<?php
function GetRelativePath($path)
{
   
$npath = str_replace('\\', '/', $path);
    return
str_replace(GetVar('DOCUMENT_ROOT'), '', $npath);
}
?>

later on

<?php
GetRelativePath
(dirname(__FILE__));
?>

If anyone has a better way, get to the constructive critisism!
up
-1
Anonymous
6 years ago
A simple way to show the www path to a folder containing a file...

echo "http://".$_SERVER['HTTP_HOST'].dirname($_SERVER['PHP_SELF']);
up
-1
frederikreiss at gmx dot de
1 year ago
what about a recursive dirname. To get $count levels up in a directory.

<?php

function r_dirname($path, $count=1){
    if (
$count > 1){
       return
dirname(r_dirname($path, --$count));
    }else{
       return
dirname($path);
    }
}
up
-1
Yousef Ismaeil Cliprz
1 year ago
You can get best root path if you want to call a file from you project paths.

Make sure this define in your www/index.php

or the core file that inside www/ root.

<?php

/**
* @def (string) DS - Directory separator.
*/
define("DS","/",true);

/**
* @def (resource) BASE_PATH - get a base path.
*/
define('BASE_PATH',realpath(dirname(__FILE__)).DS,true);

?>

You can call any file any time without any problems

<?php

include BASE_PATH.'inc/class.php';

?>
up
-1
Tom
6 years ago
Expanding on Anonymous' comment, this is not necessarily correct. If the user is using a secure protocol, this URL is inaccurate. This will work properly:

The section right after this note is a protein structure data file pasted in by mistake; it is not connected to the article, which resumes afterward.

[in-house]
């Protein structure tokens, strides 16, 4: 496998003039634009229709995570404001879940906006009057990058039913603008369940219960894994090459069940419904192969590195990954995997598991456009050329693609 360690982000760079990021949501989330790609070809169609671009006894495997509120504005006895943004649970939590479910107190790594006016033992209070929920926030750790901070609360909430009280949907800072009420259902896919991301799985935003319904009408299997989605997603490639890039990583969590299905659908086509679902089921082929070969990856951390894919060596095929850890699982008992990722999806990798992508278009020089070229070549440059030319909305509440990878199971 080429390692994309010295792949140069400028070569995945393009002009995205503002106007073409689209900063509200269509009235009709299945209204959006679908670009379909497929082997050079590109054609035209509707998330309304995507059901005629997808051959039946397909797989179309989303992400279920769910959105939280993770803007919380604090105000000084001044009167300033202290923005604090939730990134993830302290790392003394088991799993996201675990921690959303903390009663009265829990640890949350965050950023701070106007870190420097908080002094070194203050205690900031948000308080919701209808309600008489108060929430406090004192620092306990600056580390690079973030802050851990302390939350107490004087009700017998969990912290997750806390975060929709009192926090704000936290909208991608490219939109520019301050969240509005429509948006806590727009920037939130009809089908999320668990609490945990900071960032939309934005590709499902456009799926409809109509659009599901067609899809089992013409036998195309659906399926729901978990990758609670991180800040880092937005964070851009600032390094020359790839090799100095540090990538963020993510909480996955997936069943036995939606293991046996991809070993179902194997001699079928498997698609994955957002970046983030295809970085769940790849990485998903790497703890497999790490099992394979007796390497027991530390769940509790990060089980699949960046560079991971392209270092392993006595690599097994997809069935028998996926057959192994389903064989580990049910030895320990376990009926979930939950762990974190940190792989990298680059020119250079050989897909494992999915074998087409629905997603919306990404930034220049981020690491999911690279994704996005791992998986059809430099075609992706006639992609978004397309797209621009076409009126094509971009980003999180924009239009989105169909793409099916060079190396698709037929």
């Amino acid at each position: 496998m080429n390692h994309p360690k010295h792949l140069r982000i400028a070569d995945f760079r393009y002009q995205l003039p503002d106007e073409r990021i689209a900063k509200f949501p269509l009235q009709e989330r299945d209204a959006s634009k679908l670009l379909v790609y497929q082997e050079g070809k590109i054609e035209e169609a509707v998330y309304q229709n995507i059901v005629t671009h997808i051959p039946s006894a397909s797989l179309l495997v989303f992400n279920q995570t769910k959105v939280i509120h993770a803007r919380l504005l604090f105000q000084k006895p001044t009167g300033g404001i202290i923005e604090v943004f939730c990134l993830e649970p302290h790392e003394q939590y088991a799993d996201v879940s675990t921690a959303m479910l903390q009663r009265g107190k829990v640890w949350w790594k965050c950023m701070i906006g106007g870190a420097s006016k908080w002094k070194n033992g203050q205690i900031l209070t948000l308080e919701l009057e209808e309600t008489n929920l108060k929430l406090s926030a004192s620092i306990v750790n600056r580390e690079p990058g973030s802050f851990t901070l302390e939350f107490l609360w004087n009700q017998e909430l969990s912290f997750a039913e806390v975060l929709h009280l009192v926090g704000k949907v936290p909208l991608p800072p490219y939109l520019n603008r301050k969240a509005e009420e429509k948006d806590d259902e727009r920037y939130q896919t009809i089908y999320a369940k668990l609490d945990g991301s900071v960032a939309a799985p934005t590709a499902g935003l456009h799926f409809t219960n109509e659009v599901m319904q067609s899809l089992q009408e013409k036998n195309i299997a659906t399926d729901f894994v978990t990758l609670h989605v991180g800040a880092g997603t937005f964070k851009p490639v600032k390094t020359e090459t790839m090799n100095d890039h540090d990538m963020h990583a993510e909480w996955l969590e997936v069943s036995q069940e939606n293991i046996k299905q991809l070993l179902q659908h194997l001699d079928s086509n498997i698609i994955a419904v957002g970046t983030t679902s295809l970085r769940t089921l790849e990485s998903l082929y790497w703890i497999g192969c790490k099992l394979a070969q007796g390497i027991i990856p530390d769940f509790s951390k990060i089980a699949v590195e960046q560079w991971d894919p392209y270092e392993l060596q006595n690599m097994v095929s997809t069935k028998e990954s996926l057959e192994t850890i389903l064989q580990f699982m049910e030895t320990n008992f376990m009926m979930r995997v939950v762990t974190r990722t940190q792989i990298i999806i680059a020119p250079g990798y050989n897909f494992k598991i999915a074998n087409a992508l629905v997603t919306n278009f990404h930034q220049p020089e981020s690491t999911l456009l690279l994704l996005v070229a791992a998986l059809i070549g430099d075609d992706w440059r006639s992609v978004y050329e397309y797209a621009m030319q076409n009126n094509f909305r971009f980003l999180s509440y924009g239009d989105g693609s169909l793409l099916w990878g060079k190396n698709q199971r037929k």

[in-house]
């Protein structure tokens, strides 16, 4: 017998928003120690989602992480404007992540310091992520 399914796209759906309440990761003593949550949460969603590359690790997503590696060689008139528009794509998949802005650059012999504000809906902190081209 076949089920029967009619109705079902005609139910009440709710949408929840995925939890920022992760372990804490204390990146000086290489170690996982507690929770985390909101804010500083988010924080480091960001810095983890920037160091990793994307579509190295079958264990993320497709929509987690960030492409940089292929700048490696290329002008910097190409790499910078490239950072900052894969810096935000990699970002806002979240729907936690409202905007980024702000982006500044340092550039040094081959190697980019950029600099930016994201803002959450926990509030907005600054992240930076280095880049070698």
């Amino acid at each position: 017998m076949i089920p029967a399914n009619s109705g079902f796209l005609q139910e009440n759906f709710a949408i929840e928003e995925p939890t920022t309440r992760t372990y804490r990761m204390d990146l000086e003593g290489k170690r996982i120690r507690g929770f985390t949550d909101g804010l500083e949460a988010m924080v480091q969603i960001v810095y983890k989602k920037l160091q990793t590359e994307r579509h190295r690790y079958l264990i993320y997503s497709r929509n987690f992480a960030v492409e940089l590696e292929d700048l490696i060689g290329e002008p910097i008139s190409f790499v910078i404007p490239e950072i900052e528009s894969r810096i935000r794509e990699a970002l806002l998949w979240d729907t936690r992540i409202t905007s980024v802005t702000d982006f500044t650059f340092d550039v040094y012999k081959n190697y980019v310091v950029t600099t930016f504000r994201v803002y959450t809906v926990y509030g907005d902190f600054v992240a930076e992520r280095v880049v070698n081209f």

<?php

// Is the user using HTTPS?
$url = (isset($_SERVER['HTTPS']) && $_SERVER['HTTPS'] == 'on')) ? 'https://' : 'http://';

// Complete the URL
$url .= $_SERVER['HTTP_HOST'] . dirname($_SERVER['PHP_SELF']);

// echo the URL
echo $url;

?>
up
-1
ts at dev dot websafe dot pl
6 years ago
Inside of script.php I needed to know the name of the containing directory. For example, if my script was in '/var/www/htdocs/website/somedir/script.php' i needed to know 'somedir' in a unified way.

The solution is:
<?php
$containing_dir
= basename(dirname(__FILE__));
?>
up
-1
Zingus J. Rinkle
7 years ago
Most mkpath() function I saw listed here seem long and convoluted.
Here's mine:

<?php
 
function mkpath($path)
  {
    if(@
mkdir($path) or file_exists($path)) return true;
    return (
mkpath(dirname($path)) and mkdir($path));
  }
?>